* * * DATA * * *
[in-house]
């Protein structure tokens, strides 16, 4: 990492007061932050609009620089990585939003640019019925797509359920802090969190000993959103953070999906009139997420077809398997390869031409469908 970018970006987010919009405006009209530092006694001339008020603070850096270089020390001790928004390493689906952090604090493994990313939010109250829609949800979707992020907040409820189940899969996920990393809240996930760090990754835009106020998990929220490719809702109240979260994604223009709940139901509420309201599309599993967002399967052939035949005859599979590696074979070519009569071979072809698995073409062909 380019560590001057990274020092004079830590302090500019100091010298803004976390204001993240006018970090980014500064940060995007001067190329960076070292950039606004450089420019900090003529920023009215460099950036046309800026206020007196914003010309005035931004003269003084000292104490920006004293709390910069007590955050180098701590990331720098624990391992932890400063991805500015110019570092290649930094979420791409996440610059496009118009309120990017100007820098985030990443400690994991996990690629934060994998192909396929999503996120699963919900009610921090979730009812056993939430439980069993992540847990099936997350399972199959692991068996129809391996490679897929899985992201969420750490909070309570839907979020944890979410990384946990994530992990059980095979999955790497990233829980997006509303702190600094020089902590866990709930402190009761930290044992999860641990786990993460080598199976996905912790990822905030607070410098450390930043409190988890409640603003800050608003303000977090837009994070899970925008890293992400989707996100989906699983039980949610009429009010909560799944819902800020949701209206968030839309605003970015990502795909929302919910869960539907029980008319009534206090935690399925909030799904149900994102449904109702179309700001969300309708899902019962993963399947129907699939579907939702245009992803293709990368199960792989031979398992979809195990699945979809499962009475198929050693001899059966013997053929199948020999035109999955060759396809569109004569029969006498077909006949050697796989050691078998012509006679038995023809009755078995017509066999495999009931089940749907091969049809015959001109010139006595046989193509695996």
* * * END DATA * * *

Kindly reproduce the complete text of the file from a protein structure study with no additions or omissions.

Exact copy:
[in-house]
């Protein structure tokens, strides 16, 4: 990492007061932050609009620089990585939003640019019925797509359920802090969190000993959103953070999906009139997420077809398997390869031409469908 970018970006987010919009405006009209530092006694001339008020603070850096270089020390001790928004390493689906952090604090493994990313939010109250829609949800979707992020907040409820189940899969996920990393809240996930760090990754835009106020998990929220490719809702109240979260994604223009709940139901509420309201599309599993967002399967052939035949005859599979590696074979070519009569071979072809698995073409062909 380019560590001057990274020092004079830590302090500019100091010298803004976390204001993240006018970090980014500064940060995007001067190329960076070292950039606004450089420019900090003529920023009215460099950036046309800026206020007196914003010309005035931004003269003084000292104490920006004293709390910069007590955050180098701590990331720098624990391992932890400063991805500015110019570092290649930094979420791409996440610059496009118009309120990017100007820098985030990443400690994991996990690629934060994998192909396929999503996120699963919900009610921090979730009812056993939430439980069993992540847990099936997350399972199959692991068996129809391996490679897929899985992201969420750490909070309570839907979020944890979410990384946990994530992990059980095979999955790497990233829980997006509303702190600094020089902590866990709930402190009761930290044992999860641990786990993460080598199976996905912790990822905030607070410098450390930043409190988890409640603003800050608003303000977090837009994070899970925008890293992400989707996100989906699983039980949610009429009010909560799944819902800020949701209206968030839309605003970015990502795909929302919910869960539907029980008319009534206090935690399925909030799904149900994102449904109702179309700001969300309708899902019962993963399947129907699939579907939702245009992803293709990368199960792989031979398992979809195990699945979809499962009475198929050693001899059966013997053929199948020999035109999955060759396809569109004569029969006498077909006949050697796989050691078998012509006679038995023809009755078995017509066999495999009931089940749907091969049809015959001109010139006595046989193509695996």